First, sorry for the tardiness of this issue. While I was late, this duty has helped remind me of what I love about blogging. With my recent and sudden move to a new country and a new job, I have been ignoring the Blogosphere. Editing the Carnival reminds me not of the joys of sharing my own ideas, but instead of the value of the communities and conversations that arise out of this media. As a submission based publication, the Carnival embodies the best qualities of this community and encourages contributions from readers as well as bloggers. I would encourage my readers, whether you blog or not, to send your contributions in to the Carnival. Next week is at Libraryola. Submissions can be made directly to chris(at)libraryola(dot)com. All this being said, it also forced me to attend to my aggregator, and I found a few I really should post a response to. Now for the submissions.
I am saving the earliest submission for last because it may be just a wee bit controversial with the Carnival’s regular readers. We have a few submissions this week by Connie Crosby: Blog by a Canadian Law Librarian. The first submission by Connie is a book review with commentary on a title of particular interest to bibliobloggers, Wikinomics: How Mass Collaboration Changes Everything. Connie gives a thorough summary of a book that discusses the effects of Web 2.0. Definitely a submission which reflects back on the nature of Carnival. Connie follows this submission up with a discussion of the Toronto Wiki Tuesdays meetup. There they discussed the same book. I was especially interested in this post for two reasons. First, I moved to Toronto a few weeks ago and am looking for ways to “socially network” in a face-to-face environment. Second is a great list of 8 things Connie learned about wikis at the meeting. I would defintily check out that list and just might be at the next meeting.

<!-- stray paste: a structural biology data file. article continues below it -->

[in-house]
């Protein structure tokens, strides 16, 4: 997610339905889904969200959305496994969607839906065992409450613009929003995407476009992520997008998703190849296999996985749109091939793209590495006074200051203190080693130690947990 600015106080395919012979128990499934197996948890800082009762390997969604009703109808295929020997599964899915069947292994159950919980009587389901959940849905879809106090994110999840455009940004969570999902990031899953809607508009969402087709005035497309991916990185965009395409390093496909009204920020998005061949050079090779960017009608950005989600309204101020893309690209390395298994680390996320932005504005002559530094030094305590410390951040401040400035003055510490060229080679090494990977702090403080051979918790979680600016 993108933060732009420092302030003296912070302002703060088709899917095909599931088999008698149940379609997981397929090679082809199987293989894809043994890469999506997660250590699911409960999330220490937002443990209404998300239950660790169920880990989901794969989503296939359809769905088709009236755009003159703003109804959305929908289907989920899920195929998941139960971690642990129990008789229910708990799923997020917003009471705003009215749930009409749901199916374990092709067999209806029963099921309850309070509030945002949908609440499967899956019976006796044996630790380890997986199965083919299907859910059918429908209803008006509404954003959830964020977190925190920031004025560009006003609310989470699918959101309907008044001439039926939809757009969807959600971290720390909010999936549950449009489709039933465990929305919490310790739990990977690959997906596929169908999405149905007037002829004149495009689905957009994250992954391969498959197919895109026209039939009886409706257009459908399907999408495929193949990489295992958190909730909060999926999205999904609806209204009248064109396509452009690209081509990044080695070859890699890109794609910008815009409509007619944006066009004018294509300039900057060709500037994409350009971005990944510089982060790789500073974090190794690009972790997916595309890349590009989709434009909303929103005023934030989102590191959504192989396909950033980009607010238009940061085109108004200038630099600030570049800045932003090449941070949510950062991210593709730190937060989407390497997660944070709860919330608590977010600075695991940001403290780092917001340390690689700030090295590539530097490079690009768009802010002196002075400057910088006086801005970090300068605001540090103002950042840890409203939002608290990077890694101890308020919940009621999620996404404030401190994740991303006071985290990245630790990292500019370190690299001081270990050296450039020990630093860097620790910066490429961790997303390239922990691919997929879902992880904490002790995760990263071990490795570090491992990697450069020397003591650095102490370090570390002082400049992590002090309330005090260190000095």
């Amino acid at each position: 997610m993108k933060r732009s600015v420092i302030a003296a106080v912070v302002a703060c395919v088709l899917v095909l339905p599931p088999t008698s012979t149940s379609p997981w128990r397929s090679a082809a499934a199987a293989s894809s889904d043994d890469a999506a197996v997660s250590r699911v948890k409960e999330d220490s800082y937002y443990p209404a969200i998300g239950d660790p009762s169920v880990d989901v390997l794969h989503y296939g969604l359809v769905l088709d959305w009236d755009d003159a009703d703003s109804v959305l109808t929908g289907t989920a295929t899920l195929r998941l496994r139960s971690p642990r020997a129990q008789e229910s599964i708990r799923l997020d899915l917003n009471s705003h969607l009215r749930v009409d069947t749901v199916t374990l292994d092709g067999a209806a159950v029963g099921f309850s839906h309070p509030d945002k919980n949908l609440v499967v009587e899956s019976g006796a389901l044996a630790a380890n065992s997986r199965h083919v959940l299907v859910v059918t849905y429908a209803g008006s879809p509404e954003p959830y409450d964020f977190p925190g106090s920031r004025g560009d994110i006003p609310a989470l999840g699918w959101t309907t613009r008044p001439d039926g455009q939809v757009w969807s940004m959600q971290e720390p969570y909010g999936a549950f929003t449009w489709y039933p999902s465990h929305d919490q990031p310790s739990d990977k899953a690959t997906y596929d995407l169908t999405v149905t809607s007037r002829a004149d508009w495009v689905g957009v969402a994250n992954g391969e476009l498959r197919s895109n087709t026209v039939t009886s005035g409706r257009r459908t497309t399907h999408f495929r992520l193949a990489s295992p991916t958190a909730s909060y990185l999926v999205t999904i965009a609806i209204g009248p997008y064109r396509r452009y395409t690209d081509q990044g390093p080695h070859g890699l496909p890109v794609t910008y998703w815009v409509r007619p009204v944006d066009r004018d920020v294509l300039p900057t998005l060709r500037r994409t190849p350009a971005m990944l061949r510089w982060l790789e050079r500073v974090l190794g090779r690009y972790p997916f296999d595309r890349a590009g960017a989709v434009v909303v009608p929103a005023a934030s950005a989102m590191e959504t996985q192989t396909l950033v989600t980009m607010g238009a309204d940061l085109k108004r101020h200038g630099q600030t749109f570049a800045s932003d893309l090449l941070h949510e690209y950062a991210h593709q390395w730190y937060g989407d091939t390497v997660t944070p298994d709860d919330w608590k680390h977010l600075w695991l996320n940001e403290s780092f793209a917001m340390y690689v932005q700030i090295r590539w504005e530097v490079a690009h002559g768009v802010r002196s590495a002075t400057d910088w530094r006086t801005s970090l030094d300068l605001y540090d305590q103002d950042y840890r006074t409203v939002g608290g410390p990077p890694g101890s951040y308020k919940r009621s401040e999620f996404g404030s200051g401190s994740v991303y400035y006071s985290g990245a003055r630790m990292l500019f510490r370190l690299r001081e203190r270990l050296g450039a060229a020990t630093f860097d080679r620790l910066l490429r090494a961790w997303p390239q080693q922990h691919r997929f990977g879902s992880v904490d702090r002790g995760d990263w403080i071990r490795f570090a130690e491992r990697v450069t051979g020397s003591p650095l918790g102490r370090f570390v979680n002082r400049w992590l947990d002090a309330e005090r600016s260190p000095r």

The next submission is also self reflective. In her post, The Murky Waters of Participation & Politeness, Jennifer at “Life as I Know It”, reflects on David Lee Kingâ€™s post Inviting Participation in Web 2.0 in light of Mark Lindnerâ€™s post A rant and some hopes for the Carnival of the Infosciences. I really liked this post because it helps me understand the feelings that editing the Carnival has aroused in me.
On a lighter note, Jason at “Thus Spoke the Pragmatic Librarian” discussed problems with search engine relevancy rankings by sharing and analyzing some of the interesting searches that brought people to his blog. His post makes me wonder if search might work better with a if it were powered by a more collaborative and human touch.
Next is a post by Karen G. Schneider for the ALA TechSource Blog. She tackles IT and Sympathy. While it is a longer post that covers many issues, I would like to highlight her “‘strategery’ for IT planning by non-IT departments.” The strategy is roughly the second half of the essay.
In the next submission, Joy Weese Moll of “Wanderings of a Library Student”, describes the design and marketing of a high speed instruction style, Lightning Learning. The post gives the background, but you might also want to check out the . Joy is adding of how the sessions are going.
Before mentioning the controversial post, I want to add a few of my selections. First I wanted to remind everyone of the many posts covering Midwinter. The Midwinter Wiki links to bloggers covering the conference. While there are many wonderful posts I want to point out tat least one. Along with other coverage, Jane of “Wandering Eyre” blogged OCLC’s Blog Salon (includes a great picture). I also read a great post about why someone didn’t attend, but can’t find it. If you know the one I am speaking of, please let me know.
I can’t put it off any longer. John Swift writes a post on “Who Needs Books?” I don’t really know how to respond to this one. I leave that to you.
CORRECTION: This is Carnival #63, you can find #53 here: